Puerto Rico’s Supreme Court just booted out the man who declared himself governor on Friday, leaving the US territory leaderless as a constitutional crisis unfolds.

In a unanimous ruling Wednesday, the court’s seven justices invalidated the swearing-in of Pedro Pierluisi, a lawyer and former politician whom former Gov. Ricardo Rosselló had nominated to replace him. Rosselló resigned after 12 days of anti-government protests in San Juan in response to corruption and social media scandals.

Rosselló swore in Pierluisi before leaving office at 5 pm Friday, even though the Senate had yet to vote on his confirmation. That set up a battle with Senate Majority Leader Thomas Rivera Schatz, who is also a member of the pro-statehood party and was reportedly jockeying for the position of governor. He filed a lawsuit Saturday, claiming that Pierluisi’s appointment as governor was unconstitutional without Senate confirmation.

The Supreme Court agreed.

“The Hon. Pedro R Pierluisi Urritia cannot continue in the role of governor from the moment this opinion and ruling goes into effect,” the court wrote.

The decision adds more chaos to an unprecedented moment in Puerto Rican history. Hundreds of thousands of protesters had taken to the streets in recent weeks, demanding a complete change in direction for Puerto Rico’s government, which has been plagued with corruption scandals for decades. They succeeded in kicking out the sitting governor, but now no one is in charge.

Puerto Rico’s constitution lays out a line of succession for the governorship, which would place Justice Secretary Wanda Vázquez next in line. She previously said she doesn’t want the position, and protesters have threatened to kick her out too. On Wednesday, Vázquez said she would take the position, though it’s unclear how long she might last.

Puerto Ricans want real change

Whoever does end up in the governor’s mansion has a lot of work ahead.

Puerto Ricans have been patient through decades of government incompetence and corruption, and they’ve had enough. They’re bearing the burden of Puerto Rico’s bankruptcy, the lingering economic recession, and the botched response to Hurricane Maria. But two recent scandals sent them over the edge.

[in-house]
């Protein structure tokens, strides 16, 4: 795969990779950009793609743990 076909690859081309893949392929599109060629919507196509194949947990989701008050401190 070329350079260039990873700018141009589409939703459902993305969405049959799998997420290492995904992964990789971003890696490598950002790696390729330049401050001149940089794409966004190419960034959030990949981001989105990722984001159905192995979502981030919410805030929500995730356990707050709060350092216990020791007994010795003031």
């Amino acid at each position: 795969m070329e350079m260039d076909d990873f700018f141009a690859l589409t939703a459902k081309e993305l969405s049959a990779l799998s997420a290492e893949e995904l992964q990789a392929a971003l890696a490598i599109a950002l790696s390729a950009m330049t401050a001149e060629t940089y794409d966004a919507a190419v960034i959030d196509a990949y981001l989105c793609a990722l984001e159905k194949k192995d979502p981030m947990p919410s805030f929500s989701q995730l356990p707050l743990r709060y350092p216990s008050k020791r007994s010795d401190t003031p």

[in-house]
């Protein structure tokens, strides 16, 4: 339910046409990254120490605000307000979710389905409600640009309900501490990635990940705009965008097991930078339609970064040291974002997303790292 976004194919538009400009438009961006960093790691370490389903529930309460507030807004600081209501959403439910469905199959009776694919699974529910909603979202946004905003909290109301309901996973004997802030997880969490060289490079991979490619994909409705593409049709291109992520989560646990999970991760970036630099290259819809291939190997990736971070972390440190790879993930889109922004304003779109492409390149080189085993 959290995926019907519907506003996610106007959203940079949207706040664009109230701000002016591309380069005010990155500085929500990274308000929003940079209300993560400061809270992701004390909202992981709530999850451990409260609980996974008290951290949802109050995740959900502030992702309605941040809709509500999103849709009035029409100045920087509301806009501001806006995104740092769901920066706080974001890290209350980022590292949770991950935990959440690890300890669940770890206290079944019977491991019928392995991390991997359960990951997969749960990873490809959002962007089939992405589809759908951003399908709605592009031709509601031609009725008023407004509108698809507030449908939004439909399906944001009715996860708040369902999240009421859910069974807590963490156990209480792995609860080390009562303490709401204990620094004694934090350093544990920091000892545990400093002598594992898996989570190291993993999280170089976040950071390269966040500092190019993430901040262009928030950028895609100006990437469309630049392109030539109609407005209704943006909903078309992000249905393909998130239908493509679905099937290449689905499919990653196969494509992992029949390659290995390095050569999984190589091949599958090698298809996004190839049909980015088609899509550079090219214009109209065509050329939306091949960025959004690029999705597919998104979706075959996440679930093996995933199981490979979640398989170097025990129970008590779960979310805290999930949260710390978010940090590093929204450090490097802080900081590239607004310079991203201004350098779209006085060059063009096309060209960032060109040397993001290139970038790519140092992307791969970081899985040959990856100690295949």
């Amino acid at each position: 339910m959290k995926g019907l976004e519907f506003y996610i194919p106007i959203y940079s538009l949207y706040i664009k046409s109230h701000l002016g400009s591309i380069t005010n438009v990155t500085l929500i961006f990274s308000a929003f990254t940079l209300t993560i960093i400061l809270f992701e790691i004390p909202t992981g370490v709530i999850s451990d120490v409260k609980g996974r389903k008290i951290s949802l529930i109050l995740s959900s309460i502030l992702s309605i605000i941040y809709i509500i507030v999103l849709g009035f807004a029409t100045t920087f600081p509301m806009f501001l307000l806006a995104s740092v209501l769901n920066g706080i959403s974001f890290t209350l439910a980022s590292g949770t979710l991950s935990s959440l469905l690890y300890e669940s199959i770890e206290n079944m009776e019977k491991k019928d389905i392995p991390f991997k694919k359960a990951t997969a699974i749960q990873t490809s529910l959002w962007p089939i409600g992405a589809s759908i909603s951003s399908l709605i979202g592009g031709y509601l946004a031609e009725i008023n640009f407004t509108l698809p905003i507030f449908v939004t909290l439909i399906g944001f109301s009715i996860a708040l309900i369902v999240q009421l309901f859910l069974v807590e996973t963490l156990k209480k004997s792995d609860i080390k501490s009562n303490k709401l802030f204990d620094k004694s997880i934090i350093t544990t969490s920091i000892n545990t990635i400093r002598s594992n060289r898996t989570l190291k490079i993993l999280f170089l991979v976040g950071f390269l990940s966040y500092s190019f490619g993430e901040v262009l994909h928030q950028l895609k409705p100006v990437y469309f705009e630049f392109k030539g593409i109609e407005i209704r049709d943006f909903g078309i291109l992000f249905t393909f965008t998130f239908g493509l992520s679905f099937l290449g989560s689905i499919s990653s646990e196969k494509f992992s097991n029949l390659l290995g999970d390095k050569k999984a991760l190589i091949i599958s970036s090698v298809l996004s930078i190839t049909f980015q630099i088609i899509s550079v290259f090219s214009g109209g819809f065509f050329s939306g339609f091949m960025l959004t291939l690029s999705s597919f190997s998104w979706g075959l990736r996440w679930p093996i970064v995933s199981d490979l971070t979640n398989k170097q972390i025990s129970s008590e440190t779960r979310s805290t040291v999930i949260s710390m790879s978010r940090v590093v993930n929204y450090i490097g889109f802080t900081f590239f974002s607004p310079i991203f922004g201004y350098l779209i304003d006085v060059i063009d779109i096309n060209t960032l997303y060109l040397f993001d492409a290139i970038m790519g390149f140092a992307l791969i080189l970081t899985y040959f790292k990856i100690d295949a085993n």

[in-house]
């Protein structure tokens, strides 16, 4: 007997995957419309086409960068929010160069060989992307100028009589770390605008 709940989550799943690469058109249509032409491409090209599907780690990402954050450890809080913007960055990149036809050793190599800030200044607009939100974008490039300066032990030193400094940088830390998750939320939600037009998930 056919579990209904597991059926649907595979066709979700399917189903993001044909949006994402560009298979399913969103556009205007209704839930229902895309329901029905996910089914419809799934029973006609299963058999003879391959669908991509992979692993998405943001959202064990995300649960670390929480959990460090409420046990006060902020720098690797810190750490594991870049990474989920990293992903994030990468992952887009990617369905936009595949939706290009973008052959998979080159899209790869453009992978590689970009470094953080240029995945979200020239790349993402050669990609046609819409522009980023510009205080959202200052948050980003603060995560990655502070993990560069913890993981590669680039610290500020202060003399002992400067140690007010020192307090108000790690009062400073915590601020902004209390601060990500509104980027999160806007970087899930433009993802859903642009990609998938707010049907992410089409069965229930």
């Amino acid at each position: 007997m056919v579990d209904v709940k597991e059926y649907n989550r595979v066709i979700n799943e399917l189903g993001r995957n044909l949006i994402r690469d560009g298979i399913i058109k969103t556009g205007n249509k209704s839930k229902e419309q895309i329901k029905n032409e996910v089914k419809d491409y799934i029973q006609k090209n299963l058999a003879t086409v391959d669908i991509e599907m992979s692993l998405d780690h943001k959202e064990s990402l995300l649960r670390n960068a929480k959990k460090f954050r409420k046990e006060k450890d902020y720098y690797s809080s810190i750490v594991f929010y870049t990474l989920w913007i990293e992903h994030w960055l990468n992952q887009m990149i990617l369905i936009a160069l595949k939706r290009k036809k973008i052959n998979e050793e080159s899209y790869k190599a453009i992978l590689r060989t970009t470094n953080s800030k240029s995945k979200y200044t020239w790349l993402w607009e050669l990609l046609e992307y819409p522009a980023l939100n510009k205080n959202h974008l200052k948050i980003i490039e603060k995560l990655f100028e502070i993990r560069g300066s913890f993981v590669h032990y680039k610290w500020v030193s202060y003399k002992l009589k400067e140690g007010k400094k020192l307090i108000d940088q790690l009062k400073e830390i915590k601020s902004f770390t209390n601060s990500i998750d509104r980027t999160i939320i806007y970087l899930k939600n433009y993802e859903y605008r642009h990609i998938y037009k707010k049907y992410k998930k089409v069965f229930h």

In July, the FBI arrested two former cabinet officials in Rosselló’s government as part of a corruption probe over their handling of $15.5 million in post-hurricane contracts. The officials, former Education Secretary Julia Keleher and Ángela Ávila-Marrero (former chief of Puerto Rico’s Health Insurance Administration), are accused of funneling the government contracts to businesses they had personal ties to.

Then, three days later, investigative reporters on the island published leaked Telegram app messages that showed Rosselló and his inner circle joking about casualties from Hurricane Maria and ridiculing political rivals with violent, homophobic, and sexist language. Two government officials who were part of the chat — the secretary of state and a government representative on the bankruptcy oversight board — have since resigned, leaving two key positions unfilled.

The incidents triggered the largest government protests in modern Puerto Rican history, surfacing decades of pent-up public anger at the island’s two main political parties. Rosselló’s pro-statehood New Progressive Party and its rival, the anti-statehood Popular Democratic Party, both bear much blame for driving the US territory’s economy into the ground while doing little to ease widespread poverty.

All the corruption allegations are taking a toll on the public, too. Elected officials in Puerto Rico have been involved in so many corruption scandals that they’re hard to keep track of. Countless government leaders have pleaded guilty to charges accusing them of accepting bribes and giving government contracts to businesses they favor. For example, the last time the anti-statehood party was in power, in 2008, the FBI arrested a dozen government officials on charges of money laundering and campaign finance violations. The governor at the time, Aníbal Acevedo-Vilá, was arrested, too (though he was acquitted during trial).

Frustrated voters kicked the party out of office in 2009, but the pro-statehood party now has its own corruption problems. And unlike last time, voters weren’t willing to wait until the next election to show their frustration.